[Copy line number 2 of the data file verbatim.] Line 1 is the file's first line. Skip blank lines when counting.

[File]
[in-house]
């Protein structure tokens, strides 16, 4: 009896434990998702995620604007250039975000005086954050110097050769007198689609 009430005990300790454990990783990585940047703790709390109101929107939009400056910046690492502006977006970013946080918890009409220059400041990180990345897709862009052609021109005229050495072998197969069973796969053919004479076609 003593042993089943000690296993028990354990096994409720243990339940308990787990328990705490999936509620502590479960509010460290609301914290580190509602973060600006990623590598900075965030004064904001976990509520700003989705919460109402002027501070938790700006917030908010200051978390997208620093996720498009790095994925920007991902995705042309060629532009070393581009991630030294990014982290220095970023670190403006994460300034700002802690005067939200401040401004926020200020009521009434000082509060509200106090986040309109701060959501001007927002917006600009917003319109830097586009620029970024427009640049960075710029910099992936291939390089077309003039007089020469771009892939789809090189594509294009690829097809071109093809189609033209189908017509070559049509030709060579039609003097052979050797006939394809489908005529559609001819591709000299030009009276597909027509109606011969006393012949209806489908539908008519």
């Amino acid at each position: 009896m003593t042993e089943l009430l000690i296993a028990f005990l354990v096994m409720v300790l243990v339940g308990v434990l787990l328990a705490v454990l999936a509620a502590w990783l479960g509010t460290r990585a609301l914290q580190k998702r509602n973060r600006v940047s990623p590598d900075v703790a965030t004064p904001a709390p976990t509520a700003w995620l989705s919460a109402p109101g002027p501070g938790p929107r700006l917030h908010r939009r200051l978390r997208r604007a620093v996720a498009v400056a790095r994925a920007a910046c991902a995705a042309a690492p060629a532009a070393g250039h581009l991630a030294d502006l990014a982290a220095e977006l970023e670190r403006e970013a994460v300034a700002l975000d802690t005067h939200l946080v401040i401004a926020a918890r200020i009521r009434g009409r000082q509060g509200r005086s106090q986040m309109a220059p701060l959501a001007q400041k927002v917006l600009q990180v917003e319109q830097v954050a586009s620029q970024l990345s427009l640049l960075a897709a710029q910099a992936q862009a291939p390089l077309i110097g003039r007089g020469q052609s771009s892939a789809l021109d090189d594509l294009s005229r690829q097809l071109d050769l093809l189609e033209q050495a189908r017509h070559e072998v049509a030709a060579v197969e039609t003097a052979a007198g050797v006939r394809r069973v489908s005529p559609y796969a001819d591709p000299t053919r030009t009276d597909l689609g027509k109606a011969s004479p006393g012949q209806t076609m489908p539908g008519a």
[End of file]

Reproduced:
């Protein structure tokens, strides 16, 4: 009896434990998702995620604007250039975000005086954050110097050769007198689609 009430005990300790454990990783990585940047703790709390109101929107939009400056910046690492502006977006970013946080918890009409220059400041990180990345897709862009052609021109005229050495072998197969069973796969053919004479076609 003593042993089943000690296993028990354990096994409720243990339940308990787990328990705490999936509620502590479960509010460290609301914290580190509602973060600006990623590598900075965030004064904001976990509520700003989705919460109402002027501070938790700006917030908010200051978390997208620093996720498009790095994925920007991902995705042309060629532009070393581009991630030294990014982290220095970023670190403006994460300034700002802690005067939200401040401004926020200020009521009434000082509060509200106090986040309109701060959501001007927002917006600009917003319109830097586009620029970024427009640049960075710029910099992936291939390089077309003039007089020469771009892939789809090189594509294009690829097809071109093809189609033209189908017509070559049509030709060579039609003097052979050797006939394809489908005529559609001819591709000299030009009276597909027509109606011969006393012949209806489908539908008519």